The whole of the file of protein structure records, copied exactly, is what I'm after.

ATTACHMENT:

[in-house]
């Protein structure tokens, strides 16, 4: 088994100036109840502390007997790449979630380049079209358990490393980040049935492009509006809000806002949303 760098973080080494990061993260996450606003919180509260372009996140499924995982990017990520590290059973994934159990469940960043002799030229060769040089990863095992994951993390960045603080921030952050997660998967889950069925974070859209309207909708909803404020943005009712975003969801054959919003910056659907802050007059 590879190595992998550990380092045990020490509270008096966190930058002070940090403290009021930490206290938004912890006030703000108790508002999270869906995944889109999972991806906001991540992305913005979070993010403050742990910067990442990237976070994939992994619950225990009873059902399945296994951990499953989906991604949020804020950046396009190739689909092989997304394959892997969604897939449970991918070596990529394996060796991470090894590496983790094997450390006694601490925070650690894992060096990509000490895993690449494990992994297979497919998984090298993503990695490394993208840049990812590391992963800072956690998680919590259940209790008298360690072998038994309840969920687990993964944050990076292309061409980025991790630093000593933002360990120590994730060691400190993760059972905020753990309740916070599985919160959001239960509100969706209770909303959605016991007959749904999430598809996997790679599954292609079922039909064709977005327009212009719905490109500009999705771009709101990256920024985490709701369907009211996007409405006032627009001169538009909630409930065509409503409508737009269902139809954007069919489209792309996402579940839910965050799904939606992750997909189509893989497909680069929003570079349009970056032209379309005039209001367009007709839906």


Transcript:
[in-house]
């Protein structure tokens, strides 16, 4: 088994100036109840502390007997790449979630380049079209358990490393980040049935492009509006809000806002949303 760098973080080494990061993260996450606003919180509260372009996140499924995982990017990520590290059973994934159990469940960043002799030229060769040089990863095992994951993390960045603080921030952050997660998967889950069925974070859209309207909708909803404020943005009712975003969801054959919003910056659907802050007059 590879190595992998550990380092045990020490509270008096966190930058002070940090403290009021930490206290938004912890006030703000108790508002999270869906995944889109999972991806906001991540992305913005979070993010403050742990910067990442990237976070994939992994619950225990009873059902399945296994951990499953989906991604949020804020950046396009190739689909092989997304394959892997969604897939449970991918070596990529394996060796991470090894590496983790094997450390006694601490925070650690894992060096990509000490895993690449494990992994297979497919998984090298993503990695490394993208840049990812590391992963800072956690998680919590259940209790008298360690072998038994309840969920687990993964944050990076292309061409980025991790630093000593933002360990120590994730060691400190993760059972905020753990309740916070599985919160959001239960509100969706209770909303959605016991007959749904999430598809996997790679599954292609079922039909064709977005327009212009719905490109500009999705771009709101990256920024985490709701369907009211996007409405006032627009001169538009909630409930065509409503409508737009269902139809954007069919489209792309996402579940839910965050799904939606992750997909189509893989497909680069929003570079349009970056032209379309005039209001367009007709839906």